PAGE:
Book Spotlight: The Secret Lives, ed. by Paula Dias Garcia, Sam Agar, and Aisling Murphy

book spotlight the secret lives

The Lily Cafe is thrilled to present a collection of short stories by 15 authors who explore what could be happening outside of public view, The Secret Lives!

Title: The Secret Lives

Authors: Philip Berry, Georgia Dodsworth, Issy Flower, Srijani Ganguly, Anita Goveas, Sandra Jackson-Opoku, Camila Loricchio, Rhona McAdam, Thomas Mozden, Stephen Schwei, Eoin Smith, Sarah Smith, David Wasserman, Allison Whittenberg and Claire J. Yaxley

Publisher: Sans. PRESS Team

Publication date: January 6, 2022

Genre: Fiction, Short Stories

About the Book

The Secret Lives is a collection of short stories that are all about secrets. The 15 writers provide fascinating views of what may be happening behind closed curtains (or deep in the woods… or inside that mirror that never seems to stay covered…), ranging from the fantastical and mysterious to the little hidden truths of our every day life. The stories are:

A Rare Vintage, by Srijani Ganguly A newlywed couple in an idyllic honeymoon runs into some old friends, and the trip takes a mysterious turn into the supernatural. The young bride is so besotted by her own love story that she misses the signs that her husband isn’t quite who (or what) she expected.

The One Where the Day Was Stolen, by Camila LoricchioTo justify a delay in a bar meet-up, the narrator starts unspooling a story that begins with a simple traffic jam, and goes on to involve picking fruit with a deity.

Dirty Money, by Sarah SmithSet against the bright background of Glasgow nightlife, a young couple develops a money printing/laundering operation with their elderly neighbour.

The Secret Mermaid, by Claire J. YaxleyWhile struggling to adjust with life with her aunt after the loss of her mother, a young girl finds a mermaid trapped in an aquarium, and sets off to free her in a mission that helps the family deal with their shared grief.

Praise Be, by Eoin SmithBehind the façade of a money-grabbing religious operation hides a supernatural secret that would shock their callers.

The Creature, by Thomas MozdenThe narrator sets off in a research of the occult to try and set protections on his home against the threat of a mysterious creature that is circling ever closer.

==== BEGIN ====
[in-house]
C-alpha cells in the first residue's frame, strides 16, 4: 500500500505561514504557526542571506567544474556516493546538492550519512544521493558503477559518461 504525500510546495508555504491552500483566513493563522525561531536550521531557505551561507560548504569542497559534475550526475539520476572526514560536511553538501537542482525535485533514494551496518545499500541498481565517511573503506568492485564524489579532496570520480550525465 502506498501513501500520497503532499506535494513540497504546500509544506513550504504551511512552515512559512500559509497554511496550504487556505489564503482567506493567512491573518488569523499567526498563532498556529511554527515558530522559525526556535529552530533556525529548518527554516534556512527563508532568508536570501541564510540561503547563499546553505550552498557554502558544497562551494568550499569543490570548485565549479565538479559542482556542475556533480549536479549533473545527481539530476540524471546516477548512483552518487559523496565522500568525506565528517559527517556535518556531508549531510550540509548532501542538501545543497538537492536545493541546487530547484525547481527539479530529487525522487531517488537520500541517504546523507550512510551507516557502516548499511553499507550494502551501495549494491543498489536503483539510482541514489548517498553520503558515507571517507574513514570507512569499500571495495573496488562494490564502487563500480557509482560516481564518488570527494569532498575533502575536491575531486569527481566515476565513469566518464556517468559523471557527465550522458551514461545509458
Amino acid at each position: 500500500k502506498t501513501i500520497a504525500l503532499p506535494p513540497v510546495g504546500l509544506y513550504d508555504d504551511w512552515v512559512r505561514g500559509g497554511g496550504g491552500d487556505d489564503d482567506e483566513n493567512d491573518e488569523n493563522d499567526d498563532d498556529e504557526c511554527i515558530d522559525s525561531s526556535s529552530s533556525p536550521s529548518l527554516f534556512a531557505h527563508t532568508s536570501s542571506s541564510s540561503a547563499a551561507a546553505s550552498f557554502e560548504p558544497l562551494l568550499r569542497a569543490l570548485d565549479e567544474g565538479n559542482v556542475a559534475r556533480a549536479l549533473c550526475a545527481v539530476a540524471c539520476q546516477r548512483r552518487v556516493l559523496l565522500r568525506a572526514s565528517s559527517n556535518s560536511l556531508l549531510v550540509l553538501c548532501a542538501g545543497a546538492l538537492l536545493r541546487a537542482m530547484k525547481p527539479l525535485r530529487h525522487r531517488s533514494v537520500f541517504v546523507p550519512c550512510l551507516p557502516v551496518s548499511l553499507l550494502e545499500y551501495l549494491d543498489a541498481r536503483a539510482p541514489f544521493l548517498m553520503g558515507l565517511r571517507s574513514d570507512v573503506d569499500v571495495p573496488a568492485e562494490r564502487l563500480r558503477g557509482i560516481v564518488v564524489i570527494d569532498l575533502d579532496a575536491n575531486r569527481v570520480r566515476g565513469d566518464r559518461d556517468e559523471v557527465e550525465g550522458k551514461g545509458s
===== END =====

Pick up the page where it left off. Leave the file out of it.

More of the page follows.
Stove, by Philip Berry – While visiting her childhood home with an elderly father, a woman finds evidences that make her question the narrative she always believed about her parents’ divorce.

Releasing the Secret to David, by Stephen SchweiA poetic confession from a father to his child, on the context that lead to his birth.

There Are No Winners on the Carousel, by Anita GoveasEtash searches for help with his vision problem, after being beset by haunting visions of all his past regrets.

The Bard of Frogtown, by Allison Whittenberg – A young writer rethinks their creative practice, life, relationship and sense of worth as a writer, all the while a poem tries to emerge into their consciousness.

Secrets, by Sandra Jackson-Opoku – The unseen residents of a house contemplate the changes that happened over the course of generations, distantly observing historical changes and patterns of institutional oppression.

Whats for You? by Rhona McAdam – The past and the present mend together in the mind of an elderly woman, while she tries to reconnect with the son that was forcibly taken from her decades prior.

The Mirror, by Issy Flower – A young girl prepares to face the mysterious entity that seems to inhabit the mirror in her room, seemingly a curse that plagued her much-admired late father.

Never Like This, by Georgia Dodsworth – While working out community service hours, a young man finds love (which quickly devolves into obsession) in the most unexpected of places.

Room to Grow, by David Wasserman – After being told by a fortuneteller that he’s a actually a house, a man receives cryptic visions about each of his rooms in the form of poetry.

About the Editors

Paula Dias Garcia is a writer and graphic designer from Brasília. She has recently finished her MA in Creative Writing in the University of Limerick, and her works include the YA Kyra, the non-fiction O Campo de Batalha Sou Eu [I am the Battlefield] and short stories in Silver Apples magazine and Riverbed Review.

Sam Agar has been writing for many years, enjoying a passion for fiction from a young age. With a BA in English and Film Studies, Sam has also completed a Masters in Creative Writing in the University of Limerick and was most recently published in Silver Apples magazine.

Aisling Murphy is a young writer from Donegal who recently finished an MA in English at the University of Limerick, after graduating with a BA in New Media and English. She has been reading and writing short stories from a young age and is currently working on a novella.

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